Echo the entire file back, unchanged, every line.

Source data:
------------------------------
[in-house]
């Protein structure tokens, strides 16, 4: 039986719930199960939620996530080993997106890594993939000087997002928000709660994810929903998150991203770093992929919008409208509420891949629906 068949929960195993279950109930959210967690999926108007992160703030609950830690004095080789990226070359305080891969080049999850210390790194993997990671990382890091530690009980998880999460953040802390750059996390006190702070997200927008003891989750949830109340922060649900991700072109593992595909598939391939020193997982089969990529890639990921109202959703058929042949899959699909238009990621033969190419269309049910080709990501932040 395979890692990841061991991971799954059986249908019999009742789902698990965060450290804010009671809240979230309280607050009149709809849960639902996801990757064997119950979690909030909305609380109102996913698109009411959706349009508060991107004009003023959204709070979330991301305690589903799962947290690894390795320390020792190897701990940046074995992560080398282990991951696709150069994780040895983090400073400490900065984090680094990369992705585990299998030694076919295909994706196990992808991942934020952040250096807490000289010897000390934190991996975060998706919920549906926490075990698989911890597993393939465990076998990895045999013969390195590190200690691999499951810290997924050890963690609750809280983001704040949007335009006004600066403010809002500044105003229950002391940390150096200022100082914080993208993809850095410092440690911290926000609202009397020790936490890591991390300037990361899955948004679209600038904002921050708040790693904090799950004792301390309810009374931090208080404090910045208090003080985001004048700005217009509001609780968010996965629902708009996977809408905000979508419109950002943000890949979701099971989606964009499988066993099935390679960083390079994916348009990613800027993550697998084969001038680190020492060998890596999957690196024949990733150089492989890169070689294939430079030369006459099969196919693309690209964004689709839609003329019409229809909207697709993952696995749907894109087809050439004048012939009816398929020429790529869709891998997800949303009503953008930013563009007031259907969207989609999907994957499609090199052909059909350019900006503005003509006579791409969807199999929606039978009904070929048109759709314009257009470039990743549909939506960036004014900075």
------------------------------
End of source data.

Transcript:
[in-house]
């Protein structure tokens, strides 16, 4: 039986719930199960939620996530080993997106890594993939000087997002928000709660994810929903998150991203770093992929919008409208509420891949629906 068949929960195993279950109930959210967690999926108007992160703030609950830690004095080789990226070359305080891969080049999850210390790194993997990671990382890091530690009980998880999460953040802390750059996390006190702070997200927008003891989750949830109340922060649900991700072109593992595909598939391939020193997982089969990529890639990921109202959703058929042949899959699909238009990621033969190419269309049910080709990501932040 395979890692990841061991991971799954059986249908019999009742789902698990965060450290804010009671809240979230309280607050009149709809849960639902996801990757064997119950979690909030909305609380109102996913698109009411959706349009508060991107004009003023959204709070979330991301305690589903799962947290690894390795320390020792190897701990940046074995992560080398282990991951696709150069994780040895983090400073400490900065984090680094990369992705585990299998030694076919295909994706196990992808991942934020952040250096807490000289010897000390934190991996975060998706919920549906926490075990698989911890597993393939465990076998990895045999013969390195590190200690691999499951810290997924050890963690609750809280983001704040949007335009006004600066403010809002500044105003229950002391940390150096200022100082914080993208993809850095410092440690911290926000609202009397020790936490890591991390300037990361899955948004679209600038904002921050708040790693904090799950004792301390309810009374931090208080404090910045208090003080985001004048700005217009509001609780968010996965629902708009996977809408905000979508419109950002943000890949979701099971989606964009499988066993099935390679960083390079994916348009990613800027993550697998084969001038680190020492060998890596999957690196024949990733150089492989890169070689294939430079030369006459099969196919693309690209964004689709839609003329019409229809909207697709993952696995749907894109087809050439004048012939009816398929020429790529869709891998997800949303009503953008930013563009007031259907969207989609999907994957499609090199052909059909350019900006503005003509006579791409969807199999929606039978009904070929048109759709314009257009470039990743549909939506960036004014900075």